Sunday, November 16, 2014

Setbacks and Delays

Martinus Publishing isn't doing well, and neither am I at the moment.  As a quick heads-up, I'd like to inform everyone of the situation.

Sticking just with the publishing side of things, sales are currently awful.  The last two anthologies, Life of the Dead, and To Hell with Dante have both tanked, big time.  We are seeing virtually no sales of these titles, and I've spent more (much more) on advertising than has actually come back.  These titles are essentially dead.  That is very disheartening, and I dread having to send out royalty reports in January to the contributors.  I hate sending out pocket change for the authors who have contributed stories, and I further hate to let them know that nobody's buying their work.  Some will roll with it, some will be understanding, and maybe a few will just be upset and blame me for not being a rich New York City publishing house.

There is a huge pile of slush on my computer, waiting to be read, but due to various reasons I have been unable to focus adequately to get through most of it lately.  If you can imagine a writer with "reader's block" then that's me at the moment.  I cannot stand to look at the raw print some days, and I can't give an adequate assessment of a submission if that is the case.  Most of the open anthologies are closing to submissions by the end of the year, at least, so I might get a breather to catch up in January.  Maybe.

I have quite a few personal things troubling me, but those are my business, and I will not trouble anyone else with them.  Needless to say, I do not ask for your pity or your sympathy.  I only say it so you won't be surprised by any delays that might arise due to my current state of mind.  Don't be surprised if you don't get a timely response to a submission.

A little over 3 months ago, I quipped in a radio interview that I was "too stubborn to quit" when it came to the publishing industry.  That may still be the case, but I can't run myself into the ground for nothing.  When you have 2 flops in a row, and find yourself broke with no means to even run any more online ads, it really isn't much motivation.  Worse still, I don't even have the money to get some other projects I have in the works off the ground.  Damn it, I can't stand the thought of telling people I'm too financially strapped to make their dreams come true.

I realized some years ago that I was not liable to be able to become the successful writer that I always sought to become, but I thought I could help others on their trek toward that goal. Now, I can't even do that, so what good am I?  I'm sorry.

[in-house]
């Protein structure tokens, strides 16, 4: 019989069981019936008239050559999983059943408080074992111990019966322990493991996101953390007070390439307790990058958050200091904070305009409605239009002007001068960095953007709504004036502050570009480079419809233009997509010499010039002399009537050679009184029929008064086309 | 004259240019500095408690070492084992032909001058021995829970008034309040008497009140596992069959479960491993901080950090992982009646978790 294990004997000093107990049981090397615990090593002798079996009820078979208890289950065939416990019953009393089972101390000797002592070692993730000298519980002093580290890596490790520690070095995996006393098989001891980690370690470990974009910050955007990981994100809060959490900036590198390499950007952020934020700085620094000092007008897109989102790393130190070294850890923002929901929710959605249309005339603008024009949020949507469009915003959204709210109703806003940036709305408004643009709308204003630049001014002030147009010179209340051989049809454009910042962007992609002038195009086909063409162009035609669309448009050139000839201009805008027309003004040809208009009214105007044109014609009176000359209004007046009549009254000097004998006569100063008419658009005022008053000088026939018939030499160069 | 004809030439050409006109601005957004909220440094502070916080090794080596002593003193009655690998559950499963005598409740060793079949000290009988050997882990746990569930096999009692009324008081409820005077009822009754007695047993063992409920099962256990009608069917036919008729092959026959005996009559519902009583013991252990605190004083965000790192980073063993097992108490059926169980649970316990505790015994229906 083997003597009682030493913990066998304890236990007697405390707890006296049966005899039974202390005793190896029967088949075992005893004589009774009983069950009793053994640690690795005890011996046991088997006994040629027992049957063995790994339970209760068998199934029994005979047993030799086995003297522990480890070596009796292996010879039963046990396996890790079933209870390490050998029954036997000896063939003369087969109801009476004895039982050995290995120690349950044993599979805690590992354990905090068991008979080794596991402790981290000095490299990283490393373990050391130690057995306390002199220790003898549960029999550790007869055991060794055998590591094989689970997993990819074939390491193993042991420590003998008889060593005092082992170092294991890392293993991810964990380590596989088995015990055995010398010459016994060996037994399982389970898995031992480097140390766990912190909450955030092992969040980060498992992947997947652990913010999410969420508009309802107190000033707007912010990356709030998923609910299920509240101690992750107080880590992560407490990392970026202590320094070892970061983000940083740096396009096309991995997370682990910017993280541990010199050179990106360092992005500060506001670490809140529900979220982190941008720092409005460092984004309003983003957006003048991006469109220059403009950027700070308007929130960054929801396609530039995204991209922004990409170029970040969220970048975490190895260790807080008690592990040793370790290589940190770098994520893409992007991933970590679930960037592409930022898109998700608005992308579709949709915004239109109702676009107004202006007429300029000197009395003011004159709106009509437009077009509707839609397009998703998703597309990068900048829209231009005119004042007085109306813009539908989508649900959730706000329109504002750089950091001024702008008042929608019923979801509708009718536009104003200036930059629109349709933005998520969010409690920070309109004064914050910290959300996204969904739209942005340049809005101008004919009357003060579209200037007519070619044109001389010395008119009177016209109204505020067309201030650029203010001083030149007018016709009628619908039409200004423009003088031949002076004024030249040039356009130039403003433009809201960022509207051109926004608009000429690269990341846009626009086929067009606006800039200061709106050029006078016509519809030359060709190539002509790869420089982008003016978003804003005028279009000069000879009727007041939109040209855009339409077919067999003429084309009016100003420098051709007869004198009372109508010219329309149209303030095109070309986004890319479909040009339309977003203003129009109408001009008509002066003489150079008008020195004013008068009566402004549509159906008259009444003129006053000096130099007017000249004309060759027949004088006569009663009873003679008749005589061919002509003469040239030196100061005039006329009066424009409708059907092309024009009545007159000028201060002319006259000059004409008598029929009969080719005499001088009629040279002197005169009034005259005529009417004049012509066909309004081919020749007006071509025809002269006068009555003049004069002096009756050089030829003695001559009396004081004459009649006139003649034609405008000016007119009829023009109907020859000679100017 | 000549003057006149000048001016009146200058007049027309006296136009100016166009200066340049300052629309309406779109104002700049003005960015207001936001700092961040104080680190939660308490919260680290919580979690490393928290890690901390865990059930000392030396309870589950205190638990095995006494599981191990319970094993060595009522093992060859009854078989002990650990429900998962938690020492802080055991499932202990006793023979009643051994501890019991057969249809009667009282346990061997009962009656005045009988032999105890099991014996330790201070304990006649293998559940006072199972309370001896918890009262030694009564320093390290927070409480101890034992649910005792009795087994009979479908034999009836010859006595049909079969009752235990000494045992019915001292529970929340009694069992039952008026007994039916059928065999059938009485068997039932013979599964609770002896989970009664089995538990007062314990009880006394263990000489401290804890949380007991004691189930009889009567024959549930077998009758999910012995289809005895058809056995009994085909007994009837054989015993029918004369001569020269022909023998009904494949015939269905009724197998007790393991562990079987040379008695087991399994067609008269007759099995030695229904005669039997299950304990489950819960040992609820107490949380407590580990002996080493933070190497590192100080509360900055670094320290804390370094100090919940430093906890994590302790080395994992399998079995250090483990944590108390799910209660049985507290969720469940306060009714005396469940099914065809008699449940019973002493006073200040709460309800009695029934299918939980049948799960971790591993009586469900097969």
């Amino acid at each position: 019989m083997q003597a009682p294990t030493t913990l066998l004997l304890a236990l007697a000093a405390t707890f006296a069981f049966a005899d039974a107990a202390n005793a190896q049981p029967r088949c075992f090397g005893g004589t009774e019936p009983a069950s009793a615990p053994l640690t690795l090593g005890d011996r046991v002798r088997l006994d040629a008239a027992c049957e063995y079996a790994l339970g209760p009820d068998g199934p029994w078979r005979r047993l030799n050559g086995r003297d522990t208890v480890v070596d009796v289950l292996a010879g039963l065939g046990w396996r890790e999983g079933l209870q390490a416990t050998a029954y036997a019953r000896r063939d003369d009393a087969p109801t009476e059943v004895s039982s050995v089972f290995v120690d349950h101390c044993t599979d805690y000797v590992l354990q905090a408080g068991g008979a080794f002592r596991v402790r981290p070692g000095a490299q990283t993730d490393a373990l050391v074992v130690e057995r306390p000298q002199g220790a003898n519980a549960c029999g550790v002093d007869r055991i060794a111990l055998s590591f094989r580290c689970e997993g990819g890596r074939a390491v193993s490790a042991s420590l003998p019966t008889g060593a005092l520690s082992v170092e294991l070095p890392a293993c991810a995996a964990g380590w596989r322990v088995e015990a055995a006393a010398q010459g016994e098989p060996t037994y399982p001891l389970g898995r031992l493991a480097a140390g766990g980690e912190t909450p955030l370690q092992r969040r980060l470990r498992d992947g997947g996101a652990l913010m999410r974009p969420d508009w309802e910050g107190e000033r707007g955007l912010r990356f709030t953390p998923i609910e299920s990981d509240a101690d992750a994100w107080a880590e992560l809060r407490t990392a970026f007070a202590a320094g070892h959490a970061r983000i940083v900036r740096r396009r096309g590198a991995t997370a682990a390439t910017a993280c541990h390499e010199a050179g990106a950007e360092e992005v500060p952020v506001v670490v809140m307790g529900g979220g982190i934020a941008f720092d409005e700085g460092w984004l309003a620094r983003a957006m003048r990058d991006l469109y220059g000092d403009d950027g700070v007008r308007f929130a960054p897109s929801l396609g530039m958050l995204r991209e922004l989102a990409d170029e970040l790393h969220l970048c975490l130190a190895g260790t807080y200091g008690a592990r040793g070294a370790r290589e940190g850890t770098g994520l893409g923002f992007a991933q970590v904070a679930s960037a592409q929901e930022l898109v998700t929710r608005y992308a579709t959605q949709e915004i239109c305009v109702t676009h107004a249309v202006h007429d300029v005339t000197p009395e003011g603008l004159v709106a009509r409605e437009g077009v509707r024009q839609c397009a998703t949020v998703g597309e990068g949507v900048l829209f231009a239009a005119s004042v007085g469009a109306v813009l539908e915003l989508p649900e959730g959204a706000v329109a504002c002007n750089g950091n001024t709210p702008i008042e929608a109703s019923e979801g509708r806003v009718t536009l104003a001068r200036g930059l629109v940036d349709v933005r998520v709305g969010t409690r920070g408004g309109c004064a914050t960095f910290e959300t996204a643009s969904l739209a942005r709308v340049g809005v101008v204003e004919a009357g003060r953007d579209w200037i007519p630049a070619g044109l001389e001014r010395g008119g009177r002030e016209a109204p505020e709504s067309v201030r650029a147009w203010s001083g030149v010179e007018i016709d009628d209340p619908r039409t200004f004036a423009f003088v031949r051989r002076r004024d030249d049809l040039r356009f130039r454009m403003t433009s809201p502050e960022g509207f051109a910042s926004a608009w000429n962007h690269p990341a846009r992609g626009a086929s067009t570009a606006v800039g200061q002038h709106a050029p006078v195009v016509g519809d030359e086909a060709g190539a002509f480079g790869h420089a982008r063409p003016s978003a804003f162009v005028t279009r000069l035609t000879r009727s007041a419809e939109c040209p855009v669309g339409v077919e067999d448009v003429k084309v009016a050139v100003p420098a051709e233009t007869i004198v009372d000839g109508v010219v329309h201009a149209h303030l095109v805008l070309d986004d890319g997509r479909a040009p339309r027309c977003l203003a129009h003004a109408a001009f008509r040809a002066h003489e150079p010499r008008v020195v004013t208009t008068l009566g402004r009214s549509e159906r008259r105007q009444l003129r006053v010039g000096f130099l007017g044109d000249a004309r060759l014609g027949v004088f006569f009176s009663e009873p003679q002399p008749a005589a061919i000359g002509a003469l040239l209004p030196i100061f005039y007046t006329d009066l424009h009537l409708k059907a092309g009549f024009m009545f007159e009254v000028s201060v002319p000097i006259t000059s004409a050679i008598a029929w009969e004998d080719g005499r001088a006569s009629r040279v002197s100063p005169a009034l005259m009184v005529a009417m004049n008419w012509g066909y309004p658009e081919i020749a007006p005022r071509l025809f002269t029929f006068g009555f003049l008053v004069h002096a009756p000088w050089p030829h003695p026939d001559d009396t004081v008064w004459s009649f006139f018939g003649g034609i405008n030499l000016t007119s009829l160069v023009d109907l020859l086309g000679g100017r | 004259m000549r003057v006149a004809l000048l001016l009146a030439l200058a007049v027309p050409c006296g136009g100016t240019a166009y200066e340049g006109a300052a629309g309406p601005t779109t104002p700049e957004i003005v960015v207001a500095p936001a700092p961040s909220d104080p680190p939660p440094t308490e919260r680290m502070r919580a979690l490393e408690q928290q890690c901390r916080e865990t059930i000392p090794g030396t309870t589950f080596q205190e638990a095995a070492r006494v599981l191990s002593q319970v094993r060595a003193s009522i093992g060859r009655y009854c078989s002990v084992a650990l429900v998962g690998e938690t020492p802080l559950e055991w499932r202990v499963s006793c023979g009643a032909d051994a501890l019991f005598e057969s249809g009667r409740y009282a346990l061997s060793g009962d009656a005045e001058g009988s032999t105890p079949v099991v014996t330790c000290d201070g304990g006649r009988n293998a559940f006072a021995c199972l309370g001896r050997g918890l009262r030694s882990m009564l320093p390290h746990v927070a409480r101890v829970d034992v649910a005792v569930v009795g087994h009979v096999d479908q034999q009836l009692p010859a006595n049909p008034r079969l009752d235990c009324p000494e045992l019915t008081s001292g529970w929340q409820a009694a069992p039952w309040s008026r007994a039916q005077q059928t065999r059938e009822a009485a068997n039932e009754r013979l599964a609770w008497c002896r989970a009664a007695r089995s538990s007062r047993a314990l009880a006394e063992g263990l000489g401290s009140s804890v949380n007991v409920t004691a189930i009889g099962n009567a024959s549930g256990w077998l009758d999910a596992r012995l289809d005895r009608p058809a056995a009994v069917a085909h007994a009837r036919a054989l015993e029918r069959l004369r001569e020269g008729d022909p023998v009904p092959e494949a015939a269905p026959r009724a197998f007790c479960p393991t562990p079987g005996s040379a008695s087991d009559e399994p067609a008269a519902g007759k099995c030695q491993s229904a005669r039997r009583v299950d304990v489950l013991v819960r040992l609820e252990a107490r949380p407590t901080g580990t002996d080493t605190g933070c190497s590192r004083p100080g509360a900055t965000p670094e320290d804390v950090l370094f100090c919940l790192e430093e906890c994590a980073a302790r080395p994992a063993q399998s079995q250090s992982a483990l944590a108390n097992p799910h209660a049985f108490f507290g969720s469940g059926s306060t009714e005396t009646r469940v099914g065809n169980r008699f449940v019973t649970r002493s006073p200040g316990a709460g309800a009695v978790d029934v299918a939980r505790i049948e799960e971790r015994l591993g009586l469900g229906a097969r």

I'm not giving up.  I'm not shutting down.  However, I will say that writing and publishing aren't my most important concerns anymore.  Being a writer is something that has defined me my entire life.  Yet, the greatest success in the world would not grant me what I truly need in life.  No, that is something entirely different, and I have only just begun to understand it.  When that is achieved, perhaps then the writing will matter again. 



  1. Hi Martin,

    Sorry to hear things aren't going well at the moment. I was very thankful for you honoring me to be in past anthologies. However, taking care of yourself is most important. If you need to step away for a bit to get things in order, I don't think anyone would begrudge you for that. Take care and if you need anyone to talk to you, you have my email.

    1. Thank you, Philip. It has always been a pleasure working with you, and it has been an honor to feature your stories in past anthologies.

  2. Seconding Phil's comments; your health is far more important than anything else that may be on your plate at the moment. If you need a few months break to get things together, then so be it.

  3. Sorry to hear about your troubles, Martin. Sometimes its damned hard to find that needed ray of sunshine when you most need it. I'll extend the same offer to you that Philip did. Hope everything turns around for you real soon.

  4. Martin,
    I'm one of those that will roll with it and be understanding. Sometimes writing is what we do to escape real life, othertimes it enhances it. Either way, it should always be enjoyable. Always take care of yourself and your family first. Life is short and precious. Let me know if there is anything I can do. Good luck, my friend.

  5. Martin

    I think your writers are some of your greatest fans, myself heartily included. That says a lot about you not just as an editor, but as a man. You know we will help any way we can.

  6. I haven't had the pleasure of working with you yet though I'm hoping to submit to a few upcoming anthos. Life is challenging here, too, esp with regard to writing. I've considered giving up, but I think it's something we really can't do. Regroup, maybe, take a breather, but we have a need, don't we? To lose ourselves in other worlds, to craft them and shape them. I am among the willing to wait and resigned also to not making mad money with words. I hope, though, that if I can come up with something acceptable for you, we can work together to market and improve visibility. I think that's every author's responsibility, especially these days. We are beyond the days of one man or woman being able to accomplish massive things on their own. We can do better as a team.

  7. There is no way in the world you can let us down, Martin. We know who you are. We've seen what you've done.

    We see you.

  8. Martin, I wish you the best of luck and strength dealing with whatever you're going through.